Reasons to Become an Adjunct Professor and How to Do It

  (Updated July 29, 2022)
Sandra Burns & Dr. Ellen E. Mauer
Sandra Burns & Dr. Ellen E. Mauer
Sandra Burns: Elementary school principal; M.A. Ed. Administration & Leadership K-12, Special Education Supervision K-12 – Dr. Ellen E. Mauer: Elementary school principal; Ph.D. in Educational Leadership & Policy Studies
Older teacher lecturing to college students in a classroom.

What is an Adjunct Professor?

An adjunct professor is a part-time professor for a college or university. They differ from full-time professors in that they are contracted to teach one or more classes each year. They do not have other duties or responsibilities that a full-time person might, such as publishing, conducting research, or attending meetings. Some colleges or universities will provide an office for you and others will not.

As we navigate college experiences, there may be certain instructors that really stand out to you. Some of your instructors teach several classes and are considered full-time employees, while others are deemed adjunct instructors and may teach one or two courses a semester and are part-time. Adjunct instructors play a very important role and are often a perfect fit for the course or courses they teach.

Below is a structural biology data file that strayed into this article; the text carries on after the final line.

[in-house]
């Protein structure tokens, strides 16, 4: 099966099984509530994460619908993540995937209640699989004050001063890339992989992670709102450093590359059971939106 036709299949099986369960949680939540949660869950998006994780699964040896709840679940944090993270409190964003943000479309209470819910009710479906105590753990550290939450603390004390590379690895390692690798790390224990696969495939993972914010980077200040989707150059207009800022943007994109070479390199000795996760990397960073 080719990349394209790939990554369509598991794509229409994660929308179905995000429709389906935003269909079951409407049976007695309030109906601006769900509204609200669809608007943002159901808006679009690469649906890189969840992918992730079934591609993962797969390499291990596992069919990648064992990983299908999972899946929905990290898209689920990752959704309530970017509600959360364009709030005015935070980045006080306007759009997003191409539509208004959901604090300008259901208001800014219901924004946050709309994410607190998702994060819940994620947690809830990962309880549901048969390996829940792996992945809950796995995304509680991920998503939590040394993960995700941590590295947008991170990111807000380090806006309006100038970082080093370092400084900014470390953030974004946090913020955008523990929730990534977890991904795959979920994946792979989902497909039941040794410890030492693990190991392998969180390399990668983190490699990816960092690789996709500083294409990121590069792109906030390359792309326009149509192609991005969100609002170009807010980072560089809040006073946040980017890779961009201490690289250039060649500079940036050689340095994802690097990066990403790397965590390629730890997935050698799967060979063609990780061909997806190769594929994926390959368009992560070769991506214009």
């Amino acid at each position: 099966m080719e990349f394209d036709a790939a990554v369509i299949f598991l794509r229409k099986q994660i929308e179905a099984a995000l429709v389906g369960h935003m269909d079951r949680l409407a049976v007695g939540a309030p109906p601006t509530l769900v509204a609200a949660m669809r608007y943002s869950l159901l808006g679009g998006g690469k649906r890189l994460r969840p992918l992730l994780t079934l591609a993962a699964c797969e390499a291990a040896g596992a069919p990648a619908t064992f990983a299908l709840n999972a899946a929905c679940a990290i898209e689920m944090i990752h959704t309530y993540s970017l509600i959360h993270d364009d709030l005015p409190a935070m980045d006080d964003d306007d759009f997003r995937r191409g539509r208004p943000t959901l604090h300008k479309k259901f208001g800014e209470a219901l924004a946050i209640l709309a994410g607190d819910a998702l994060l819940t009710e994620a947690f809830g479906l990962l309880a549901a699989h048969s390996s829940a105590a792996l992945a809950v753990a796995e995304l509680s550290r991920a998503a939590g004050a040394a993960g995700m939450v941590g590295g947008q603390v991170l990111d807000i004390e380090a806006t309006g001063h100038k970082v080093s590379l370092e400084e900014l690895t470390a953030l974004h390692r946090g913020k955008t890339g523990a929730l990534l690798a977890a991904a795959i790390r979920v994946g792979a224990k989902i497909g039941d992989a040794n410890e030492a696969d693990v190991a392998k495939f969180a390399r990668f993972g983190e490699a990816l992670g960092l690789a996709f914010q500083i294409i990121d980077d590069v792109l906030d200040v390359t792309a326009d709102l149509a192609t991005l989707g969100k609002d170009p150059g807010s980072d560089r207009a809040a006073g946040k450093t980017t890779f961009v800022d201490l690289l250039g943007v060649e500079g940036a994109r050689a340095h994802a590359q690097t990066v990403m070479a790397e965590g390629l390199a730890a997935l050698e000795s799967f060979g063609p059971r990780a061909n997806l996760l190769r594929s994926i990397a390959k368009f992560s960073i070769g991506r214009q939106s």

A lot of responsibility comes with being an instructor at a college and teaching adults. Outstanding adjunct professors or adjunct instructors can easily teach and foster relationships with students from diverse cultural and economic backgrounds. This is very comparable to teaching any grade level students, but also carries over into the adult world of education.

As we build relationships with our students it is essential to always keep in mind that the college students want to be there in your classroom. They have a goal in mind and doing well in courses they are taking will help them reach their goals. They are allocating their time to earn college course credits, adding a certain desire to the class.

There is a significant amount of planning and preparation that goes along with being an adjunct professor. In order to be successful as an adjunct professor, you should prepare assessments that enrich and challenge students.

An adjunct faculty’s responsibilities include:

  • Reviewing and improving syllabi
  • Understanding students’ needs
  • Developing engaging lesson plans
  • Ensuring the relevant learning resources are available

An adjunct also has the responsibility to be able to evaluate student performance and address any issues promptly.